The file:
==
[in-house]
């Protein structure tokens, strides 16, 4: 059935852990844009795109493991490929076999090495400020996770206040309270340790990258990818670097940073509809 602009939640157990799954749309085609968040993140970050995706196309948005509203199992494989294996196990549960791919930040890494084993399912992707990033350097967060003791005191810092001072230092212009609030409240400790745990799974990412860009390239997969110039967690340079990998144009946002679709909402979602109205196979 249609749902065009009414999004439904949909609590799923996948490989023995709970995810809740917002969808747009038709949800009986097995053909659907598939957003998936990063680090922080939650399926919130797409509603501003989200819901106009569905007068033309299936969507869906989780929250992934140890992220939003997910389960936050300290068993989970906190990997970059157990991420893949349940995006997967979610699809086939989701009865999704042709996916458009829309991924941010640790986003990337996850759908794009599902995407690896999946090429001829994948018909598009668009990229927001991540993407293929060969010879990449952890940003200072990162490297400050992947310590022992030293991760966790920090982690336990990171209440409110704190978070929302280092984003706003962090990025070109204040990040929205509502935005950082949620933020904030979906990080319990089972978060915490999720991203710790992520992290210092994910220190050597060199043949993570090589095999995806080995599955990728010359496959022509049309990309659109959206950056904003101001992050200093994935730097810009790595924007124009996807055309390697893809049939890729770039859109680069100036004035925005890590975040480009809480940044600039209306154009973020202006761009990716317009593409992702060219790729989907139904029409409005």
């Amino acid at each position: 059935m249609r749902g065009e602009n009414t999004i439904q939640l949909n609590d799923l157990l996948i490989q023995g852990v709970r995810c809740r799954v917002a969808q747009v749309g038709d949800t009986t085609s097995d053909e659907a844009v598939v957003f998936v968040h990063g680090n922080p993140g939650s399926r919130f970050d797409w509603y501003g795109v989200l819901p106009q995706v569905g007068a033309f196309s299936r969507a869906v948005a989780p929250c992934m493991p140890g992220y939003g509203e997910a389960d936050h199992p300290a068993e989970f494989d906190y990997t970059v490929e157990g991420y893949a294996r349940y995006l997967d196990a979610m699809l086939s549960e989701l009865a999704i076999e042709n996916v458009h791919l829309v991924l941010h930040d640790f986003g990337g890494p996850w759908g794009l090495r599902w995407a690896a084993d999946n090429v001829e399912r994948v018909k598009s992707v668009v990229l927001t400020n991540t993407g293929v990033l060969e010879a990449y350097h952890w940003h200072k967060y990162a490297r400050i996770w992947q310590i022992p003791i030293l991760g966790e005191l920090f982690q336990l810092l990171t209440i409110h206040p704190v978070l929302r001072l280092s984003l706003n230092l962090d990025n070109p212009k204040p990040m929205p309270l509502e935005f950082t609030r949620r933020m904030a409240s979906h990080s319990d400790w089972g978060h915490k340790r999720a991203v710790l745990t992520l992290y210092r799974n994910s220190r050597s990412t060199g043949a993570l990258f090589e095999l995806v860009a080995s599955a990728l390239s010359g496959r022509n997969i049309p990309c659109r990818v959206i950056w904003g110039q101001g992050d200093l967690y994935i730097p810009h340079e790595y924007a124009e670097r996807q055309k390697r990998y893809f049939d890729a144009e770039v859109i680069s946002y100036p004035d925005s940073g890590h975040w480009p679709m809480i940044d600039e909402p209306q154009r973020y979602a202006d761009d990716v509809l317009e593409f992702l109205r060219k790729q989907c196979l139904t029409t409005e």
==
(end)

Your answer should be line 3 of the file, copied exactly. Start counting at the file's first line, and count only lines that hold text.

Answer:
């Amino acid at each position: 059935m249609r749902g065009e602009n009414t999004i439904q939640l949909n609590d799923l157990l996948i490989q023995g852990v709970r995810c809740r799954v917002a969808q747009v749309g038709d949800t009986t085609s097995d053909e659907a844009v598939v957003f998936v968040h990063g680090n922080p993140g939650s399926r919130f970050d797409w509603y501003g795109v989200l819901p106009q995706v569905g007068a033309f196309s299936r969507a869906v948005a989780p929250c992934m493991p140890g992220y939003g509203e997910a389960d936050h199992p300290a068993e989970f494989d906190y990997t970059v490929e157990g991420y893949a294996r349940y995006l997967d196990a979610m699809l086939s549960e989701l009865a999704i076999e042709n996916v458009h791919l829309v991924l941010h930040d640790f986003g990337g890494p996850w759908g794009l090495r599902w995407a690896a084993d999946n090429v001829e399912r994948v018909k598009s992707v668009v990229l927001t400020n991540t993407g293929v990033l060969e010879a990449y350097h952890w940003h200072k967060y990162a490297r400050i996770w992947q310590i022992p003791i030293l991760g966790e005191l920090f982690q336990l810092l990171t209440i409110h206040p704190v978070l929302r001072l280092s984003l706003n230092l962090d990025n070109p212009k204040p990040m929205p309270l509502e935005f950082t609030r949620r933020m904030a409240s979906h990080s319990d400790w089972g978060h915490k340790r999720a991203v710790l745990t992520l992290y210092r799974n994910s220190r050597s990412t060199g043949a993570l990258f090589e095999l995806v860009a080995s599955a990728l390239s010359g496959r022509n997969i049309p990309c659109r990818v959206i950056w904003g110039q101001g992050d200093l967690y994935i730097p810009h340079e790595y924007a124009e670097r996807q055309k390697r990998y893809f049939d890729a144009e770039v859109i680069s946002y100036p004035d925005s940073g890590h975040w480009p679709m809480i940044d600039e909402p209306q154009r973020y979602a202006d761009d990716v509809l317009e593409f992702l109205r060219k790729q989907c196979l139904t029409t409005e």